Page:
'I usually say to the child, "Congratulations, you have autism' and explain that this means they are not mad, bad or defective, but they have a different way of thinking" Professor Toni Attwood

Autism is a wide and varied condition, no two cases are the same. Each young person has their strengths and difficulties and these are very individual. 

Young people may display the following characteristics - 

- difficulty making friends, difficulty keeping friends

- struggle to communicate and control emotions

- advanced vocabulary for their age but difficulty with conversational skills

- fascination with specific topics which can be intense

- unusual profile of learning abilities

- they may need some help with organisational skills

- sensitive to sound, smells, textures or touch.

Why pursue a diagnosis?

Without a diagnosis, when appropriate, the child's behaviour can often be misunderstood. They may be seen as rude or oppositional, and be given consequences within the school or home setting. They may be excluded by their peer group who don't understand them. They can go on to develop negative thoughts about themselves and become socially withdrawn in order to manage these difficult feelings.

They may retreat into a rich fantasy world, become depressed, spend lots of energy mimicking others, and socially masking their difficulties at the expense of gaining their full potential within the education setting.

If a diagnosis is pursued, it can give clarity and validation for the young person in terms of the difficulties. It can help them identify which aspects of life they find the most difficult and receive targeted and focused help and support.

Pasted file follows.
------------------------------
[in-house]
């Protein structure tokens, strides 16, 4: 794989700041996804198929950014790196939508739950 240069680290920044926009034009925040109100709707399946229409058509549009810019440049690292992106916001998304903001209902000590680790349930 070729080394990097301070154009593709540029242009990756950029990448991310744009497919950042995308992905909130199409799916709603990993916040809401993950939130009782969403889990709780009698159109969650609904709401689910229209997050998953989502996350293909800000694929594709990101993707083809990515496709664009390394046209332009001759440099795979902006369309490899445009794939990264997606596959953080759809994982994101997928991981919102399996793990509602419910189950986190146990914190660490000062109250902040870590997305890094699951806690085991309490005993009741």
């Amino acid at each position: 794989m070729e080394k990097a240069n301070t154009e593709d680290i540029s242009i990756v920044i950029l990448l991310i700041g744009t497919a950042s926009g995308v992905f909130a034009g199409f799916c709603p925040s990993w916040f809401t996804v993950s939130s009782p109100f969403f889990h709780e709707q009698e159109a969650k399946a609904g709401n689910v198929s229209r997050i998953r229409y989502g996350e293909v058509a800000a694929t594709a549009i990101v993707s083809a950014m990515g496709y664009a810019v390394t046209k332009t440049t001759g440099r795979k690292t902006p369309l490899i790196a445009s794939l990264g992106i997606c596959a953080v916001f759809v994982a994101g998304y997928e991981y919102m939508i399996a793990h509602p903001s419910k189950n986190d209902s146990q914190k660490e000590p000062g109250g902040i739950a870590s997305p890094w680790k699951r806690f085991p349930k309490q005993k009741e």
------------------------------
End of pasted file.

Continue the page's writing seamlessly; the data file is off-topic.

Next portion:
Diagnosis allows them to manage their expectations about what they feel comfortable with and be able to say no to things too.

Having a diagnosis can have a positive impact on other peoples'understanding, leading to acceptance and providing the right sort of help. The risk of misdiagnosis and inappropriate treatment can be avoided.

A young person who understands themselves better, is more effective with regards to decision-making about friendships, careers and relationships and is a better self advocate.

A diagnosis can also bring a sense of belonging when meeting other families and young people who share the diagnosis.

Most of the young people that I see describe a sense of relief at the time of diagnosis. They have often spent large periods of time on the internet looking up symptoms for bipolar, psychosis, OCD and other concerning mental health difficulties, trying to work out what's is going on. When they find something that makes sense it allows the right help to be put in place for them and its good to feel understood.

The diagnostic assessment has three components, performed after an initial assessment appointment.

ADOS autism diagnostic observation schedule this is a face-to-face one hour appointment conducted with a nurse or psychologist and the young person. This looks at their use of eye contact, social communication skills, gesture and imaginative play amongst other things.

3Di an extensive neuro developmental questionnaire completed by parents.

School questionnaire - to look at social communication issues and pick up difficulties within the school setting.

Taking all of this information together a diagnosis can be made when appropriate and recommendations made.

 

Further useful information can be found here Royal College of psychiatrists Autism leaflet

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